Participants believe that collaboration and communication affect how patients experience the quality and effectiveness of care.
We have a patient who is very compulsive. We made agreements about how to approach and handle this patient. We continually need to communicate with each other, physicians, psychologists, nurses. Clear communication is so important, and I miss that sometimes. When you have good relationships it is easier to review and discuss the treatment administered. It will not only increase your knowledge, but also be helpful in the communication with the patient and his family. It’s easier to explain why the specific treatment is being deployed. (Respondent 5, mental health care focus group)
Autonomous nursing practice
Participants in all four focus groups stated that the scope of practice for which they are accountable influences patient experiences. The scope of practice, according to them, means that nurses can control their own work related to patient care and can make independent decisions about patient outcomes based on clinical judgements. Participants therefore believe it is essential to monitor and measure outcomes, as long as the monitoring is directly related to patient care. However, participants indicated that they did not have insight into care results obtained from assessments.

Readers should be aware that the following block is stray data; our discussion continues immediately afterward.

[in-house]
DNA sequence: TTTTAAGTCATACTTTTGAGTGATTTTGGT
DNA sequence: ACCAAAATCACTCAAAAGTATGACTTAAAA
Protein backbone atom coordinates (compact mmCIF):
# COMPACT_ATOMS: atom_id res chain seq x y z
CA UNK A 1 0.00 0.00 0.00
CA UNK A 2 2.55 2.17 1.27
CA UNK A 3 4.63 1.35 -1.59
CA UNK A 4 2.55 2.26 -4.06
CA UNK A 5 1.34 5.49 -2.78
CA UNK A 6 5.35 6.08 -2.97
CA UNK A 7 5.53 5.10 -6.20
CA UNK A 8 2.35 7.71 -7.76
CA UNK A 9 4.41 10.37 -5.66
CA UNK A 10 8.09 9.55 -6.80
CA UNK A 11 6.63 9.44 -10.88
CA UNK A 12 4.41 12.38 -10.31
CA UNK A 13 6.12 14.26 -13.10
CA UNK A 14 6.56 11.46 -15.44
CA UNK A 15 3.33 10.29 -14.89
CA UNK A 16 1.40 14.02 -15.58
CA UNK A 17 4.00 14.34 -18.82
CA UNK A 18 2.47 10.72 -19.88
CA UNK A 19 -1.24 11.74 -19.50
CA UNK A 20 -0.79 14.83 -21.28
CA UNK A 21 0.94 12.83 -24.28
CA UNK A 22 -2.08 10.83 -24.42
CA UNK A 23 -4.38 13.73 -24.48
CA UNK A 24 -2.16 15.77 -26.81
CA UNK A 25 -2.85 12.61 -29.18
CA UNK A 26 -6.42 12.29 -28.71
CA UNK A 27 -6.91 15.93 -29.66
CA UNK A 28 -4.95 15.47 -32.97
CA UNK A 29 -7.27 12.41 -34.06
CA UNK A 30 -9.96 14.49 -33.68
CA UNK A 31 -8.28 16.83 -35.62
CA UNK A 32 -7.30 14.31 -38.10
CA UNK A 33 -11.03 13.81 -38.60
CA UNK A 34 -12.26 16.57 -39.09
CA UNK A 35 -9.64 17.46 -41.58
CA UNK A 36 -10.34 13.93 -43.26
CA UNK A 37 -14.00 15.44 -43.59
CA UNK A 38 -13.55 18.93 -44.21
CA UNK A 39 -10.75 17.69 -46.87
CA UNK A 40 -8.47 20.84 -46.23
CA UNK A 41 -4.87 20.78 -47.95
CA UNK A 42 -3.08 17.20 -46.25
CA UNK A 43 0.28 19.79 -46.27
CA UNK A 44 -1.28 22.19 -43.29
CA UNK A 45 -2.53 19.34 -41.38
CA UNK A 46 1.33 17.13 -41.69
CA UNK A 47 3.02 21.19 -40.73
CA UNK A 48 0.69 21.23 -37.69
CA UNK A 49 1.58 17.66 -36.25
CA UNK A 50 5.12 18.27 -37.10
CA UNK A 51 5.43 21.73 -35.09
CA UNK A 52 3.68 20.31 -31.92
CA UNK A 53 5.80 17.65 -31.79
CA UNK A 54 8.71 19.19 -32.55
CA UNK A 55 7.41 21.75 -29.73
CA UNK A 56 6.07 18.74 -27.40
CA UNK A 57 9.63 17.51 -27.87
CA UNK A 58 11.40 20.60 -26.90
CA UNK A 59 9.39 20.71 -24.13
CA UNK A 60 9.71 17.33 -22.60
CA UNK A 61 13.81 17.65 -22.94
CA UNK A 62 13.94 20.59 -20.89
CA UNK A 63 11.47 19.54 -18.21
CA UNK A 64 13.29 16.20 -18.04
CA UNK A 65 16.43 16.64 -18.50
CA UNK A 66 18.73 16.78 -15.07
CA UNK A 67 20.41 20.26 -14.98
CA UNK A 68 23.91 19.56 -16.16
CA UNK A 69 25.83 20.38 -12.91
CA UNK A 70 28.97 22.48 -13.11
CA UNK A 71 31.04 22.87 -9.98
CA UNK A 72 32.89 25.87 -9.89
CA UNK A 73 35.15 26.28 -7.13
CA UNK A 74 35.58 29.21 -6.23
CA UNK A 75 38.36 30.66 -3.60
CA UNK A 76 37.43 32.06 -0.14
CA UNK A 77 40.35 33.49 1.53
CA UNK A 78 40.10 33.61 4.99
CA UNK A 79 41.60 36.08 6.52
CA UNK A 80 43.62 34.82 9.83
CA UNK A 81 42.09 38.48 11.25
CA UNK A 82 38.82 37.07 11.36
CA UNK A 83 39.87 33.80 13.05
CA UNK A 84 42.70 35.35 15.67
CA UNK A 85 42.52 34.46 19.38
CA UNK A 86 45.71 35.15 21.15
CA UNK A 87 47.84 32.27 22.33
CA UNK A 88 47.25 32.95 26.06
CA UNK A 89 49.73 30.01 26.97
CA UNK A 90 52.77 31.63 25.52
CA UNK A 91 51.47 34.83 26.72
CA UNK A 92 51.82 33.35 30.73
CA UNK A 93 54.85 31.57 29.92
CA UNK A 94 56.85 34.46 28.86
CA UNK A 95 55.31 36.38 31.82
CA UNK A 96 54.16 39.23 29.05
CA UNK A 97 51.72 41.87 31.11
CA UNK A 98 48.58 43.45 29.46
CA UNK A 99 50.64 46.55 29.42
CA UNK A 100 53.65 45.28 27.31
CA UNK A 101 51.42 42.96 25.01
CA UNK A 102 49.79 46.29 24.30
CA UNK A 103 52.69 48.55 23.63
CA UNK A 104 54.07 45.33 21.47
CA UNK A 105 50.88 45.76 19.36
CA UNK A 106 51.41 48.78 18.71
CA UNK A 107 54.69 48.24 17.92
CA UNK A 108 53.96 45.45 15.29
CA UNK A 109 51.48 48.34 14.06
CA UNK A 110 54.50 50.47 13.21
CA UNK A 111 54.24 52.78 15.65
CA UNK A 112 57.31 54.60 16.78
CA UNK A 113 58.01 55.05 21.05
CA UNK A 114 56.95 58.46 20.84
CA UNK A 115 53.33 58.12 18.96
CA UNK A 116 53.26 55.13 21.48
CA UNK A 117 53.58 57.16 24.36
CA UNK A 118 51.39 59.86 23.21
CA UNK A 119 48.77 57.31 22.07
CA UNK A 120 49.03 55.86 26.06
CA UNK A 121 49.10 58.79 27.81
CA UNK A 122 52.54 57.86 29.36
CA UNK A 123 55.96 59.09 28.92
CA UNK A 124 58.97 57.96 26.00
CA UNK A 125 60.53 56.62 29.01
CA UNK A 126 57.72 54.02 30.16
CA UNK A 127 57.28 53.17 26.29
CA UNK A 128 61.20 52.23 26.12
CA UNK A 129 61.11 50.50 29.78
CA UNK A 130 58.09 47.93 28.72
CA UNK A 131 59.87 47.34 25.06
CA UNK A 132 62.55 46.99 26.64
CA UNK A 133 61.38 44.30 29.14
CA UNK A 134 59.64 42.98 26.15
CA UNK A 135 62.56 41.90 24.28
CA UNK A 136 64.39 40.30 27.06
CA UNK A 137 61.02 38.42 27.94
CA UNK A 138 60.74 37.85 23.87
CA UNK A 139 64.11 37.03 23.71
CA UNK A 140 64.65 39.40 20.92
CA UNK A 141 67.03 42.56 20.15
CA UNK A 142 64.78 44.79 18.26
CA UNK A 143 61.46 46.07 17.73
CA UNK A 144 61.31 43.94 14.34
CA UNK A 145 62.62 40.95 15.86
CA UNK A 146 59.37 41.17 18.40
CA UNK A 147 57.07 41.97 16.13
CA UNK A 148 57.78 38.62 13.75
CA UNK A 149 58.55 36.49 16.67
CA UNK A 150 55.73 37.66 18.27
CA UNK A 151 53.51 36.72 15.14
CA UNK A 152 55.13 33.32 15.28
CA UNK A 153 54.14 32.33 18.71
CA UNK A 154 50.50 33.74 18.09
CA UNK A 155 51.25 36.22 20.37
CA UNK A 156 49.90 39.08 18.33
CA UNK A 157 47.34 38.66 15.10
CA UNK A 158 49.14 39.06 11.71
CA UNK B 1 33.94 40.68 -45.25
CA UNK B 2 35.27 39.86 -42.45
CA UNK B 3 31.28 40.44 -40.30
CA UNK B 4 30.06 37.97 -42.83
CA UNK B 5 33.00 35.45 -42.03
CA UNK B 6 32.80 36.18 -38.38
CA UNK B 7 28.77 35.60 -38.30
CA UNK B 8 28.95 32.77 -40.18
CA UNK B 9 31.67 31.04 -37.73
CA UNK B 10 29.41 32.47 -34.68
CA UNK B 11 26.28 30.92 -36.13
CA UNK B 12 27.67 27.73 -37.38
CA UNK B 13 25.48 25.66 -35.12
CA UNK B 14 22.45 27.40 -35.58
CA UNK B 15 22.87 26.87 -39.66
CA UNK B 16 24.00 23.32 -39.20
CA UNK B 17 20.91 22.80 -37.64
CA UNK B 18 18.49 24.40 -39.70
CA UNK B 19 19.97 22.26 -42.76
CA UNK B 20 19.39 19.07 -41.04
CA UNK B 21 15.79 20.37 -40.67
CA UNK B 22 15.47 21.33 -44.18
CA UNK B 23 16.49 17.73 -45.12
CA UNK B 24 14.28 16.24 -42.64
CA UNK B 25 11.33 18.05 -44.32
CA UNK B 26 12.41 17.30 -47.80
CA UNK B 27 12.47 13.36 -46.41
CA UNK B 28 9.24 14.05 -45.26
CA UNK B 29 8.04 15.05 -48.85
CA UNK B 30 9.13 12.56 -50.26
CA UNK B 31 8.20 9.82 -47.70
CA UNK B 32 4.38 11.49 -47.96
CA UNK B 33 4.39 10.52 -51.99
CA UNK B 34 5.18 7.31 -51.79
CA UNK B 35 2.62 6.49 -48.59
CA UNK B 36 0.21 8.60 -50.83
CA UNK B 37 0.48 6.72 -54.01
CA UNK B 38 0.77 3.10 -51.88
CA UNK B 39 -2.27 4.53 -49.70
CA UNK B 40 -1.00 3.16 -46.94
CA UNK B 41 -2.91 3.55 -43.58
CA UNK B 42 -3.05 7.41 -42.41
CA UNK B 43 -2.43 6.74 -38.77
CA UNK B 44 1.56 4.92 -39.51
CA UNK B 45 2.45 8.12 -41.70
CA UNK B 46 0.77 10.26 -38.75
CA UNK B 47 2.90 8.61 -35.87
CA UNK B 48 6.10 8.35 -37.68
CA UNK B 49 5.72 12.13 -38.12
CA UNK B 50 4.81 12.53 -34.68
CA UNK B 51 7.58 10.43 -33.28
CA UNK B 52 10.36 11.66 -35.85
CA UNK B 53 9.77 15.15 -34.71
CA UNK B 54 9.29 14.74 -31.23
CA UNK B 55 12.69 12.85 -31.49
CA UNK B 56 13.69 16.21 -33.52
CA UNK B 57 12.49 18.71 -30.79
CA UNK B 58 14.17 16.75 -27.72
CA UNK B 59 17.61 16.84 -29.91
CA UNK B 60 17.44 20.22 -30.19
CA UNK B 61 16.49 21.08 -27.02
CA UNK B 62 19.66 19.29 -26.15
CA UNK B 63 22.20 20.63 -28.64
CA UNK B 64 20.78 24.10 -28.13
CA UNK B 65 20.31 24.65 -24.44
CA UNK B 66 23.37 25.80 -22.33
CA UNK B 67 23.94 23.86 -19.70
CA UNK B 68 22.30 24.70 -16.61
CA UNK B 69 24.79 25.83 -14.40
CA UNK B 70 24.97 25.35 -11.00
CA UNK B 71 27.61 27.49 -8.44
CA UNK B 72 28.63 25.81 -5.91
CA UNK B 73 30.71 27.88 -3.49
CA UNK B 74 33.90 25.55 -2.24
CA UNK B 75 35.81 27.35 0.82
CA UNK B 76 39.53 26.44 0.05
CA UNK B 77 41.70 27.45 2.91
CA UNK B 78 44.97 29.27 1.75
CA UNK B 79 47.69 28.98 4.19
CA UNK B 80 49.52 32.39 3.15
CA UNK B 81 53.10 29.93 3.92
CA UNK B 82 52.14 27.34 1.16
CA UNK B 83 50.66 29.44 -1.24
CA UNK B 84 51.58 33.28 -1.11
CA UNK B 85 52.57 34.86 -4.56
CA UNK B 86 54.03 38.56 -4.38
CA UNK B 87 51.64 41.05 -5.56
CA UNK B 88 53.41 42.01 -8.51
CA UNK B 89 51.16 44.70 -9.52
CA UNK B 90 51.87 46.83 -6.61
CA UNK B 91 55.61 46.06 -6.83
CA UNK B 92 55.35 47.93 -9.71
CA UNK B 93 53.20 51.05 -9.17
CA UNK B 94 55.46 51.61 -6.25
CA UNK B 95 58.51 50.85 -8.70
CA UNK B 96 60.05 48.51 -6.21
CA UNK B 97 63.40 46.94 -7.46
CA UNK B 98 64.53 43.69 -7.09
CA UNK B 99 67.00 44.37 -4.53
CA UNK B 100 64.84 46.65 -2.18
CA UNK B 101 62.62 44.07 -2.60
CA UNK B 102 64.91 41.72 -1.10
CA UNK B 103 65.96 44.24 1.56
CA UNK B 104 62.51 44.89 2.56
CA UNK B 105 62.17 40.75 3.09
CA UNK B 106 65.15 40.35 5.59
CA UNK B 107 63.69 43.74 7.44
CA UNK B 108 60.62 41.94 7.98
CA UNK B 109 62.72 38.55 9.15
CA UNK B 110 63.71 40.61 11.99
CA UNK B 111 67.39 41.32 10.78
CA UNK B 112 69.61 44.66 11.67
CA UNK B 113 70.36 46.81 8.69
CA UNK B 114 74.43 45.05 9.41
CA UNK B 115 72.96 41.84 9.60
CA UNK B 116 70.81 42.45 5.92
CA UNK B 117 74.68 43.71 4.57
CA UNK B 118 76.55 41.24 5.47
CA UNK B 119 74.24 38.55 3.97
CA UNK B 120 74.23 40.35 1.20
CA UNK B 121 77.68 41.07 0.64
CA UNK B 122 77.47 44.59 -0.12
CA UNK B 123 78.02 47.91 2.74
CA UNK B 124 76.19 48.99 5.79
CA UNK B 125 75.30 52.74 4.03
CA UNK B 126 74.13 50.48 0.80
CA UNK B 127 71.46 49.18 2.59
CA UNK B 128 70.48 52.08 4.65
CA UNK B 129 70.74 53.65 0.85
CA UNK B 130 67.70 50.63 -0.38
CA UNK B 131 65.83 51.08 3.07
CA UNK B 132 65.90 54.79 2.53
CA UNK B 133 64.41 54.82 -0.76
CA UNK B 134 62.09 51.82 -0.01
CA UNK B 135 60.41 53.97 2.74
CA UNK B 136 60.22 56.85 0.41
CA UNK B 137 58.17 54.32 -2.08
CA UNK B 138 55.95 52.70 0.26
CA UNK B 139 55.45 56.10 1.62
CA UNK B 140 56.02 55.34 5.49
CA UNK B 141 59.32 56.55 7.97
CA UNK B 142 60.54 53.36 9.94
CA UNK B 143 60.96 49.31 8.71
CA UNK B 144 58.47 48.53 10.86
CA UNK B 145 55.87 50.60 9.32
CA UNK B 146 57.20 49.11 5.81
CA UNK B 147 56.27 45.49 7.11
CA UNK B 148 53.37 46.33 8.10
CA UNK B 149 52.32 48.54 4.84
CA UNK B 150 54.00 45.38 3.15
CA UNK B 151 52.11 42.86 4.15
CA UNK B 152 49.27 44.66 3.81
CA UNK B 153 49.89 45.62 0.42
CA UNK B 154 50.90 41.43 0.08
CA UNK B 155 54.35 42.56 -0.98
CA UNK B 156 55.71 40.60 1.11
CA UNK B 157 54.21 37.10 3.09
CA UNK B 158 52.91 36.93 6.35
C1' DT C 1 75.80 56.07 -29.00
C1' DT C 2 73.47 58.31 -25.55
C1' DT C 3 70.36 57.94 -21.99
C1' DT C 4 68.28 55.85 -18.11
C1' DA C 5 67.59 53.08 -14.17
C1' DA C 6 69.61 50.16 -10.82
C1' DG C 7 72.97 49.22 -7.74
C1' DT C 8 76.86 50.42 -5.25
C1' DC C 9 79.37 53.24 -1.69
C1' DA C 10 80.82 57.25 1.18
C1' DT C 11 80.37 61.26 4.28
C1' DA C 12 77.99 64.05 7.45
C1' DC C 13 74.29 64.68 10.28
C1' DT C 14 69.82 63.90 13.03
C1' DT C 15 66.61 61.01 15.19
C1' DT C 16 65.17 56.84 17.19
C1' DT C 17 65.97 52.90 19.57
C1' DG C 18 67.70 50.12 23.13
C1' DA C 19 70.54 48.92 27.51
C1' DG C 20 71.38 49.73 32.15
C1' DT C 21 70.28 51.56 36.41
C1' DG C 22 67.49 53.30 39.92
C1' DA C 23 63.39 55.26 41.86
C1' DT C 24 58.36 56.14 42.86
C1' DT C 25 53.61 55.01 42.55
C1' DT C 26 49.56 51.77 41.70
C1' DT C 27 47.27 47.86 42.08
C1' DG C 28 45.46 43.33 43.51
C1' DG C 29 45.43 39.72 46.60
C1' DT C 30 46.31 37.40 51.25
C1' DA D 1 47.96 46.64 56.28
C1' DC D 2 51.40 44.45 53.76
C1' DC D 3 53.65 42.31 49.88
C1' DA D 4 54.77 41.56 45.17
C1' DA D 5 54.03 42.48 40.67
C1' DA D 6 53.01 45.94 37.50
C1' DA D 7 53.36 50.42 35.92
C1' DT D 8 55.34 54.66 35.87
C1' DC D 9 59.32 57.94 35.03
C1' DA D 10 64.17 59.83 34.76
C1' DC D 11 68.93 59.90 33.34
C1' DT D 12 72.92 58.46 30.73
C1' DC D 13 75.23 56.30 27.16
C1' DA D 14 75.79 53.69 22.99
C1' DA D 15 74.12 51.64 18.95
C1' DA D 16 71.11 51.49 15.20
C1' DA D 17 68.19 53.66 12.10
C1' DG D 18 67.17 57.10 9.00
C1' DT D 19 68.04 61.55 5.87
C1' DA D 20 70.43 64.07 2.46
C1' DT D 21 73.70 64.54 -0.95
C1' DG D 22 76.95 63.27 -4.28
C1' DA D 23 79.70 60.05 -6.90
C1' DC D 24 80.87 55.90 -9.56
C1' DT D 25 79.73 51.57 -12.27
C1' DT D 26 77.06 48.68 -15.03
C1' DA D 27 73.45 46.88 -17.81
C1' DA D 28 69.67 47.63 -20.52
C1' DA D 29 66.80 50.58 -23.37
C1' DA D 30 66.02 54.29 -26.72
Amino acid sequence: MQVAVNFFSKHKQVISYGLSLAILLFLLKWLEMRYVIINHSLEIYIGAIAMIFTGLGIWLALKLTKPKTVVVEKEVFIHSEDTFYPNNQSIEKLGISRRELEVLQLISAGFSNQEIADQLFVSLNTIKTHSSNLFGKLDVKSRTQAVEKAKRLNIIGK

We participate in an annual national prevalence survey. We have to fill out a lot of forms. It’s an administrative burden and takes a lot of time – time we can’t spend on patient care. We get a pile of papers, screen patients and register them. It doesn’t contribute to the quality of care because we never get any feedback. And what does one measurement tell us? It doesn’t inform us whether we are doing well or not. I do not believe that. (Respondent 12, home care focus group)